The Flanner’s buyer also claimed his HD-Radio sales over Christmas “were spectacular” in Sangean and Sony tabletop radios. A Sangean stand-alone tuner and select Integra AVRs also performed well, and Flanner’s is now waiting for Sony’s $100 component home tuner.
Flanner’s notes, however, that returns on HD Radio for the home is higher than on other products. “If you get a signal, the sound quality is spectacular,” said Ernst. “If you don’t get it, you don’t get it. It has a higher return rate than other products because someone can’t get a signal or maybe they live in a valley or too far away from the station.”
At Nebraska Furniture Mart, executive Mark Shaw said, “We haven’t seen any increase in sales. There’s multicasting, but there’s not a lot of content. It’s not a big market.” The company sells a Sony tabletop radio, a Denon AVR and a car audio piece.
Dax Keuhn, electronics buyer for Vann’s in Missoula, Mont., described HD Radio as “kind of floundering,” likely because the number of HD Radio stations is limited.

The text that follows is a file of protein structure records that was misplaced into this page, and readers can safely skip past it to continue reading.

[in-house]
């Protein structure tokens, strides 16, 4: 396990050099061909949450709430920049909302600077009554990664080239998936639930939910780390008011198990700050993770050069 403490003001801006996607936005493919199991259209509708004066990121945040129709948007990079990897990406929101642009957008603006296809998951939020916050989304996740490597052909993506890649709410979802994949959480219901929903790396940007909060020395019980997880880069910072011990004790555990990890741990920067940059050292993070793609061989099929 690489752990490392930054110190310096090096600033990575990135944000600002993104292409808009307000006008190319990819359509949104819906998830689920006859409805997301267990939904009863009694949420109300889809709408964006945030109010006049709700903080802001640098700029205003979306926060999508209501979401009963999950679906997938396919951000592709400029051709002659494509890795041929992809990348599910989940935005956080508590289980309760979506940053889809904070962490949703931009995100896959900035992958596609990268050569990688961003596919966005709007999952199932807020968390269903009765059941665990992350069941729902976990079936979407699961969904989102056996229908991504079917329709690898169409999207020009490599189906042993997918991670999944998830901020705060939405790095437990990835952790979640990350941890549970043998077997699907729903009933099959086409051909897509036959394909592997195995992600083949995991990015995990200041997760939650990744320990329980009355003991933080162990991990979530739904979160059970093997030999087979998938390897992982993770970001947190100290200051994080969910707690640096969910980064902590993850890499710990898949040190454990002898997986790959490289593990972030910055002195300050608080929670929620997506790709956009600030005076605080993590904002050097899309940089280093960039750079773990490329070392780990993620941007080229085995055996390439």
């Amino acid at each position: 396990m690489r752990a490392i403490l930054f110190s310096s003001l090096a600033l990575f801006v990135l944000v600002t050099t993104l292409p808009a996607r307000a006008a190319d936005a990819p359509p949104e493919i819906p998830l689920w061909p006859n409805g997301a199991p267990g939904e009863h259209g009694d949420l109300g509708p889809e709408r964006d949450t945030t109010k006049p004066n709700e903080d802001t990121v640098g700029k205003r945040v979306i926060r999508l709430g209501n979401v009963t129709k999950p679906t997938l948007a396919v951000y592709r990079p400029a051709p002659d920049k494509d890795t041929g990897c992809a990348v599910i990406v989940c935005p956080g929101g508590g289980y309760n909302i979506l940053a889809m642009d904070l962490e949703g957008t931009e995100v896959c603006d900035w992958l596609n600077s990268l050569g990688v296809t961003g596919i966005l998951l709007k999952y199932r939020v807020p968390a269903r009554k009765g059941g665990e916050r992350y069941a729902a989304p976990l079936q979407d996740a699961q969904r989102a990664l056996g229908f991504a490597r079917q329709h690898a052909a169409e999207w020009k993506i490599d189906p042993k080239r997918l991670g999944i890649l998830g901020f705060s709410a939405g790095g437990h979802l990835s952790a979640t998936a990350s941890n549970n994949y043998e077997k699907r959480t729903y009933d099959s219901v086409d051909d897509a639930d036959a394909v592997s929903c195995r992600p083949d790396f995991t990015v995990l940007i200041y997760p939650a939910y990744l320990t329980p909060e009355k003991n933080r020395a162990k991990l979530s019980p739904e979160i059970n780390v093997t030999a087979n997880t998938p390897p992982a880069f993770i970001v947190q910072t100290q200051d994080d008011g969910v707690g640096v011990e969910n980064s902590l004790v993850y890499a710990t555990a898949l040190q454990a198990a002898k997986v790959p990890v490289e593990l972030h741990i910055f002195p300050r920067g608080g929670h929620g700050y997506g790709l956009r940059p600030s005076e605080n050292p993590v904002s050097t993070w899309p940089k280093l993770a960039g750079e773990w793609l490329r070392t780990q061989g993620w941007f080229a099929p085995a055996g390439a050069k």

In California, Ken Crane’s Home Entertainment sells Denon’s AVRs at a suggested $2,499 and $5,200 with build-in HD Radio but doesn’t sell tabletop models, which don’t work inside the stores because of all of the interference created by all of the TVs inside the store, said senior VP/COO Steve Caldero. Connecting all of the tabletop radios to an outdoor antenna to pull in HD Radio signals is not very practical, he added.
“I would not call HD Radio a real important feature on home products yet,” Caldero said. “The local stations are mentioning that they are broadcasting in HD but, I am not sure people understand what that means — yet.”